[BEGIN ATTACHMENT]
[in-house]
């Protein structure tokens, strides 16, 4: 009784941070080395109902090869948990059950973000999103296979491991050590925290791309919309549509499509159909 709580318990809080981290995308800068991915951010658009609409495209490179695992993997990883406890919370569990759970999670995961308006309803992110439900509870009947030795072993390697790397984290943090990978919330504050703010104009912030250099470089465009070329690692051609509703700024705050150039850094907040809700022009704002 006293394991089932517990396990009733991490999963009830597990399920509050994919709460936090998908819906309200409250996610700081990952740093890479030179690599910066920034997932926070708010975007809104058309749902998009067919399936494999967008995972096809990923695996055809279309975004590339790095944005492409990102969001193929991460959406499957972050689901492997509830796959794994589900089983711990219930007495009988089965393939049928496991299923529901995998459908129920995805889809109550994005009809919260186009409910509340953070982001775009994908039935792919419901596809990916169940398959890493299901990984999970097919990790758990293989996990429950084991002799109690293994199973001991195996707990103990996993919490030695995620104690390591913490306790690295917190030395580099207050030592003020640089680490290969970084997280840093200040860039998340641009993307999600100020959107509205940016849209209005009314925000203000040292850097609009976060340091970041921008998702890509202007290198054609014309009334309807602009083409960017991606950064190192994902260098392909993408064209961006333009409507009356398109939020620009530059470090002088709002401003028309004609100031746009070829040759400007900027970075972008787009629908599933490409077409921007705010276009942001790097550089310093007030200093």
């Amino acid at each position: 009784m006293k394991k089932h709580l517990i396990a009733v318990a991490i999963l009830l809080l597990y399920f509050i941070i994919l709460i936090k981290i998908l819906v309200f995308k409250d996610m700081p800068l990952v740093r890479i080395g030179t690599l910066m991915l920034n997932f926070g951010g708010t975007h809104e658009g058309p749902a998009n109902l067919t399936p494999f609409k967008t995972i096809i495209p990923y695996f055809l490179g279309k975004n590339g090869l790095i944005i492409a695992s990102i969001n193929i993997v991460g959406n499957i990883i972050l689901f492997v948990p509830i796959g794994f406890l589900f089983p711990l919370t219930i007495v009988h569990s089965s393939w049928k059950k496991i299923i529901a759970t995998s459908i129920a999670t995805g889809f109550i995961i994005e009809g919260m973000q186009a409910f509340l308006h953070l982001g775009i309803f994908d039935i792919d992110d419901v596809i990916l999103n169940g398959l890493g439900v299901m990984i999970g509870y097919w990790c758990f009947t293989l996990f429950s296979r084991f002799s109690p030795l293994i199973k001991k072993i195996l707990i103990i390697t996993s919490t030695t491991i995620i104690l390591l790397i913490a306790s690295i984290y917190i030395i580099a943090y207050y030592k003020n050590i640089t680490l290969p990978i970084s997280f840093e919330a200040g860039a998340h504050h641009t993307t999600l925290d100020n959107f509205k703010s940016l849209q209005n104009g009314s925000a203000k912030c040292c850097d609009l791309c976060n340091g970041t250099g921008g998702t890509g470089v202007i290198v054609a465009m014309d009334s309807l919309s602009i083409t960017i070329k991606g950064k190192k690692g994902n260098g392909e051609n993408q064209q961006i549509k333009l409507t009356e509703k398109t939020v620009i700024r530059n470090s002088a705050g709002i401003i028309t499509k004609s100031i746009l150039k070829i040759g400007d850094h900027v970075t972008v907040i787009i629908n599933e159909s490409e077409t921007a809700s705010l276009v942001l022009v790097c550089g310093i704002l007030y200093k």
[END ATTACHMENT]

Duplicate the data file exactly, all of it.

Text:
[in-house]
């Protein structure tokens, strides 16, 4: 009784941070080395109902090869948990059950973000999103296979491991050590925290791309919309549509499509159909 709580318990809080981290995308800068991915951010658009609409495209490179695992993997990883406890919370569990759970999670995961308006309803992110439900509870009947030795072993390697790397984290943090990978919330504050703010104009912030250099470089465009070329690692051609509703700024705050150039850094907040809700022009704002 006293394991089932517990396990009733991490999963009830597990399920509050994919709460936090998908819906309200409250996610700081990952740093890479030179690599910066920034997932926070708010975007809104058309749902998009067919399936494999967008995972096809990923695996055809279309975004590339790095944005492409990102969001193929991460959406499957972050689901492997509830796959794994589900089983711990219930007495009988089965393939049928496991299923529901995998459908129920995805889809109550994005009809919260186009409910509340953070982001775009994908039935792919419901596809990916169940398959890493299901990984999970097919990790758990293989996990429950084991002799109690293994199973001991195996707990103990996993919490030695995620104690390591913490306790690295917190030395580099207050030592003020640089680490290969970084997280840093200040860039998340641009993307999600100020959107509205940016849209209005009314925000203000040292850097609009976060340091970041921008998702890509202007290198054609014309009334309807602009083409960017991606950064190192994902260098392909993408064209961006333009409507009356398109939020620009530059470090002088709002401003028309004609100031746009070829040759400007900027970075972008787009629908599933490409077409921007705010276009942001790097550089310093007030200093």
């Amino acid at each position: 009784m006293k394991k089932h709580l517990i396990a009733v318990a991490i999963l009830l809080l597990y399920f509050i941070i994919l709460i936090k981290i998908l819906v309200f995308k409250d996610m700081p800068l990952v740093r890479i080395g030179t690599l910066m991915l920034n997932f926070g951010g708010t975007h809104e658009g058309p749902a998009n109902l067919t399936p494999f609409k967008t995972i096809i495209p990923y695996f055809l490179g279309k975004n590339g090869l790095i944005i492409a695992s990102i969001n193929i993997v991460g959406n499957i990883i972050l689901f492997v948990p509830i796959g794994f406890l589900f089983p711990l919370t219930i007495v009988h569990s089965s393939w049928k059950k496991i299923i529901a759970t995998s459908i129920a999670t995805g889809f109550i995961i994005e009809g919260m973000q186009a409910f509340l308006h953070l982001g775009i309803f994908d039935i792919d992110d419901v596809i990916l999103n169940g398959l890493g439900v299901m990984i999970g509870y097919w990790c758990f009947t293989l996990f429950s296979r084991f002799s109690p030795l293994i199973k001991k072993i195996l707990i103990i390697t996993s919490t030695t491991i995620i104690l390591l790397i913490a306790s690295i984290y917190i030395i580099a943090y207050y030592k003020n050590i640089t680490l290969p990978i970084s997280f840093e919330a200040g860039a998340h504050h641009t993307t999600l925290d100020n959107f509205k703010s940016l849209q209005n104009g009314s925000a203000k912030c040292c850097d609009l791309c976060n340091g970041t250099g921008g998702t890509g470089v202007i290198v054609a465009m014309d009334s309807l919309s602009i083409t960017i070329k991606g950064k190192k690692g994902n260098g392909e051609n993408q064209q961006i549509k333009l409507t009356e509703k398109t939020v620009i700024r530059n470090s002088a705050g709002i401003i028309t499509k004609s100031i746009l150039k070829i040759g400007d850094h900027v970075t972008v907040i787009i629908n599933e159909s490409e077409t921007a809700s705010l276009v942001l022009v790097c550089g310093i704002l007030y200093k």